It is nice to know we have so many discerning readers on here, but wasn't trying to write an article that could be published in Sailing Magazine; it was just supposed to be a one paragraph blurt on my thoughts on the notion that sailing is something that should come easy or natural. Perhaps I will re-write my thoughts and turn it into an essay. I wanted to make it longer with paragraphs, but I didn't want to lose (more) readers. But I do want to respond to the comment about the meaning of Jack London's words. I understand that Jack London did not actually mean that sailors are born. What I think he actually meant, which I thought was fairly easy to discern (yeah, I like the word discern) when reading his essay was that it takes a certain type of person to be a sailor. And to that, I still think that Jack London was full of it. He was writing in response to what he experienced as a sailor on a ship on the high seas or on fishing boats. They were basically guys who took orders and that they each had a particular job to do; they weren't actually gaining any experience sailing a smaller craft with a centerboard by themselves. And I can understand where Jack London was coming from, but from there he took the leap that only certain people should be sailing. I think he actually believed that if you can't figure out things on your own, then you shouldn't be sailing. And what I was saying was that it was easy for him to say that considering that he started out sailing when he was 12 on a dinghy and that he spent every day (just about) with his boat. He was writing partially out of arrogance; it is a kind of arrogance that is not really helpful to people in today's society trying to learn how to sail on their own with a limited amount of time to spend on the boat.
Reply With Quote Share with Facebook
  #10  
Old 08-23-2010
Junior Member
 
Join Date: Sep 2009
Posts: 19
Thanks: 0
Thanked 0 Times in 0 Posts
Rep Power: 0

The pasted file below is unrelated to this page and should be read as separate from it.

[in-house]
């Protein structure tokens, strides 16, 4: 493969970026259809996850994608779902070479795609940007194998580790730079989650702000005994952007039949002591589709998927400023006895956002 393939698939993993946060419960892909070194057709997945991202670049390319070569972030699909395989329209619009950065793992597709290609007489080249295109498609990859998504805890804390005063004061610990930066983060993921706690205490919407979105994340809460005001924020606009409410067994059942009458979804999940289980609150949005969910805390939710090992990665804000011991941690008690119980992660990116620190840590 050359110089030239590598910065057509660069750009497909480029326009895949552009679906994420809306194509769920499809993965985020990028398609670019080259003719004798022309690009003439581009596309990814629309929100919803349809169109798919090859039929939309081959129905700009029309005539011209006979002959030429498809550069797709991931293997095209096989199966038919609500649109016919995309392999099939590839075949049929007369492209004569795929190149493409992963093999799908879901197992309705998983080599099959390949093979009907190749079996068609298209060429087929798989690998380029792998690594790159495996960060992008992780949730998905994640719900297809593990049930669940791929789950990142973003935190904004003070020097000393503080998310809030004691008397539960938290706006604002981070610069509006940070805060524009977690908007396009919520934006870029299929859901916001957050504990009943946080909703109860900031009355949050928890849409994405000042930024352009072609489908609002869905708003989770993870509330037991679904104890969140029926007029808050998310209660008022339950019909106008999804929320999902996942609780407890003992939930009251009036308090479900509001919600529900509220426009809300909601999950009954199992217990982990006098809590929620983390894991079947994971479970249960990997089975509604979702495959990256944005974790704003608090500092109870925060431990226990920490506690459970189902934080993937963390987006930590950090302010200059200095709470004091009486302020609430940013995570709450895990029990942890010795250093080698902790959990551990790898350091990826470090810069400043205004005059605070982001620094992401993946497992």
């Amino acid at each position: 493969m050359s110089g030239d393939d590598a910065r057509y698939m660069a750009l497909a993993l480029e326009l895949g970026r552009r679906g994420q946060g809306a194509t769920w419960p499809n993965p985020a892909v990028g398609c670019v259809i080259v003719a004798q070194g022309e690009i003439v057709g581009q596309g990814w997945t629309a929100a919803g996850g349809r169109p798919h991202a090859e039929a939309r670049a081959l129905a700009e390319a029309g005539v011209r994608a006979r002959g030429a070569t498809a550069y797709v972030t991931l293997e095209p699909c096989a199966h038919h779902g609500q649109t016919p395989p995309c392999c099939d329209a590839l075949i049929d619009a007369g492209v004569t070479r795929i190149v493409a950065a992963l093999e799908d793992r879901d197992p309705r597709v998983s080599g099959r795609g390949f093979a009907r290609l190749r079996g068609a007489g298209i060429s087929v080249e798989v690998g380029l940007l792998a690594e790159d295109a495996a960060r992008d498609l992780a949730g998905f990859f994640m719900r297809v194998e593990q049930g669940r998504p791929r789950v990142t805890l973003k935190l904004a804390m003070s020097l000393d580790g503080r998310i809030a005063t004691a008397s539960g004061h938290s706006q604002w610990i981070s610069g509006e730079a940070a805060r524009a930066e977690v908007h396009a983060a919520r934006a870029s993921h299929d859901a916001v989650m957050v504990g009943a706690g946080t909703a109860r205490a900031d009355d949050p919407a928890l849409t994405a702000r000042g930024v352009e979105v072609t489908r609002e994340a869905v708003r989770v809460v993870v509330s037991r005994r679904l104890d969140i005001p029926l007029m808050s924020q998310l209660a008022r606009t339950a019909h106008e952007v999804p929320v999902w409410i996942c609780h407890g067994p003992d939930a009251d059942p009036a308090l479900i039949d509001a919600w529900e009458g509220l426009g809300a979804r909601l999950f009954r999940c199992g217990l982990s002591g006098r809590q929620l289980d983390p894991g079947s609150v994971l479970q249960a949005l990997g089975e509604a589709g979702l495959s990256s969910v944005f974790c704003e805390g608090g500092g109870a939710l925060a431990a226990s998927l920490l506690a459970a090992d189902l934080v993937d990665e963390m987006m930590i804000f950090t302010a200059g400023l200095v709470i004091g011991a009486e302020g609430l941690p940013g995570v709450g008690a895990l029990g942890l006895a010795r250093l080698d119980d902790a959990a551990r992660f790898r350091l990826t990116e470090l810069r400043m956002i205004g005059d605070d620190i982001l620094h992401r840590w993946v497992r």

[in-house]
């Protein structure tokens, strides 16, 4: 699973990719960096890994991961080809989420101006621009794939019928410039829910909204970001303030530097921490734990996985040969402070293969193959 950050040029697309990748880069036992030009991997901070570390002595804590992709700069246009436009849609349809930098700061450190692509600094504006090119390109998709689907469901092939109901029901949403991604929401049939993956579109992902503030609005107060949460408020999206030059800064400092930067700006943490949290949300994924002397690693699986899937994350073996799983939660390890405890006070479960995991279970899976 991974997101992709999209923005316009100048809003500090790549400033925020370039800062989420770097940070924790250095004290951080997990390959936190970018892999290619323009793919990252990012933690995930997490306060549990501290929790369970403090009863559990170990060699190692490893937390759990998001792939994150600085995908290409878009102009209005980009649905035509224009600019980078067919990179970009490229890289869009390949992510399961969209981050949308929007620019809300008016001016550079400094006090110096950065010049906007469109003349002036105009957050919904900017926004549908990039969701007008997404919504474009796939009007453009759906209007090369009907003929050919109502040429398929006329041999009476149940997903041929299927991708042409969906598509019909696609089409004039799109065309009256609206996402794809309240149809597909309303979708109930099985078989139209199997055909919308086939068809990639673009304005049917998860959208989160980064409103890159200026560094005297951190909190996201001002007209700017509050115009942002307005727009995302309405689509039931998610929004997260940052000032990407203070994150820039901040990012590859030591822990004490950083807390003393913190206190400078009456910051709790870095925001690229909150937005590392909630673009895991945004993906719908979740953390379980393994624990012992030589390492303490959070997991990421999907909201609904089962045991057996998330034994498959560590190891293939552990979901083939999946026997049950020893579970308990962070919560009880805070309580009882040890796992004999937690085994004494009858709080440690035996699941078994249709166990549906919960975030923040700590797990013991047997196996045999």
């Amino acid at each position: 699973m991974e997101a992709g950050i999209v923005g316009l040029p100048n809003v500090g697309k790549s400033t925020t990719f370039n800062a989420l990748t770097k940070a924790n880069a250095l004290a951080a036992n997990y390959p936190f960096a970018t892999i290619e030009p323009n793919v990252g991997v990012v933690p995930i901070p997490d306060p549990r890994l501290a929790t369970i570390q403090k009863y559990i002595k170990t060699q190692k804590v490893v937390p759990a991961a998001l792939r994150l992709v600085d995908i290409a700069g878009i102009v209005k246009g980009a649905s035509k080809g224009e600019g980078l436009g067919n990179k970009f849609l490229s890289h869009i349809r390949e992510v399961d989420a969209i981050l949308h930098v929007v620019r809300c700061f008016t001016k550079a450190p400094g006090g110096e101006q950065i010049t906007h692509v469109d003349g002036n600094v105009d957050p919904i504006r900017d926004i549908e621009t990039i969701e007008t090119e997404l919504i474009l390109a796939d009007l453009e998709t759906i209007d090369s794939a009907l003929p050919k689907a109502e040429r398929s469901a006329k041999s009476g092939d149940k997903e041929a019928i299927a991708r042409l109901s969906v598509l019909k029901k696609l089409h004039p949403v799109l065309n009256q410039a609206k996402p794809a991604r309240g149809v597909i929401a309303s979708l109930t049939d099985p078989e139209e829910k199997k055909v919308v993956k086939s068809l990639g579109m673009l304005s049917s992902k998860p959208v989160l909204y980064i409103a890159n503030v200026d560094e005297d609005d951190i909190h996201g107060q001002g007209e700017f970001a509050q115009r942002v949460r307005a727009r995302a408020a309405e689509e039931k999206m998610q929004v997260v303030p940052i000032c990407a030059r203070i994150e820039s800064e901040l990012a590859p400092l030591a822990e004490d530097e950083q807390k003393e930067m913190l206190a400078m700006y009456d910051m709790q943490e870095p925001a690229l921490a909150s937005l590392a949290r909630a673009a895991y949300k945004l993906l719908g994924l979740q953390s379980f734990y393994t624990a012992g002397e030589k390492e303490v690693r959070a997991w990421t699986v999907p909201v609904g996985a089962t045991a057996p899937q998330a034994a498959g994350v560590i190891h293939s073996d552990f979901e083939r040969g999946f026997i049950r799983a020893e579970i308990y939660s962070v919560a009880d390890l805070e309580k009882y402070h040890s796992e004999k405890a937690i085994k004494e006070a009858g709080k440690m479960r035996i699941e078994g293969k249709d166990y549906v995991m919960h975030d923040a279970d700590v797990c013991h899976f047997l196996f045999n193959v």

ThrillerDillerSchwill is on a distinguished road
A Message For My Critics

It is nice to know we have so many discerning readers on here, but I wasn't trying to write an article that could be published in Sailing Magazine; it was just supposed to be a one paragraph blurt on my thoughts on the notion that sailing is something that should come easy or natural. Perhaps I will re-write my thoughts and turn it into an essay. I wanted to make it longer with paragraphs, but I didn't want to lose (more) readers. But I do want to respond to the comment about the meaning of Jack London's words. I understand that Jack London did not actually mean that sailors are born. What I think he actually meant, which I thought was fairly easy to discern (yeah, I like the word discern) when reading his essay, was that it takes a certain type of person to be a sailor. And to that, I still think that Jack London was full of it. He was writing in response to what he experienced as a sailor on a ship on the high seas or on fishing boats. He was working with guys who took orders who each had a particular job to do; they weren't actually gaining any experience sailing a smaller craft with a centerboard by themselves. And I can understand where Jack London was coming from, but from there he took the leap that only certain people should be sailing. I think he actually believed that if you can't figure out things on your own, then you shouldn't be sailing, and I don't think he is right about that. I was saying was that it was easy for him to say that considering that he started out sailing when he was 12 on a dinghy and that he spent every day (just about) with his boat. Also, if you have the right instructor, sailing can be for anyone who wants it. London was writing partially out of arrogance. It is a kind of arrogance that is not really helpful to people in today's society trying to learn how to sail on their own with a limited amount of time to spend on the boat. Thanks to everyone who understood what I was saying and who enjoyed the dry humor. I am encouraged to write again!
Reply With Quote Share with Facebook
Reply


Currently Active Users Viewing This Thread: 1 (0 members and 1 guests)
 
Thread Tools

 
Posting Rules
You may post new threads
You may post replies
You may post attachments
You may edit your posts

BB code is On
Smilies are On
[IMG] code is On
HTML code is On


Similar Threads
Thread Thread Starter Forum Replies Last Post
Sailing upwind in Cat/sloop Jeff_H General Discussion (sailing related) 12 08-29-2010 03:04 PM
How do you affix your anchor sail to your backstay? Bene505 General Discussion (sailing related) 8 08-23-2010 07:06 PM
Lazy jacks southwindphoto General Discussion (sailing related) 34 08-19-2010 04:47 PM
Fall Flotilla Sail & Lake Mead Sailing Rally, Oct. 8-15, 2010 captain_kimo Announcements and Suggestions Box 0 08-15-2010 10:00 PM
A Sail is a Sale. 10M2Bill General Discussion (sailing related) 3 08-06-2010 10:08 AM


All times are GMT -4. The time now is 09:05 AM.

Add to My Yahoo!         
Powered by vBulletin® Version 3.8.7
Copyright ©2000 - 2014, vBulletin Solutions, Inc.
SEO by vBSEO 3.6.1
(c) Marine.com LLC 2000-2012

The SailNet.com store is owned and operated by a company independent of the SailNet.com forum. You are now leaving the SailNet forum. Click OK to continue or Cancel to return to the SailNet forum.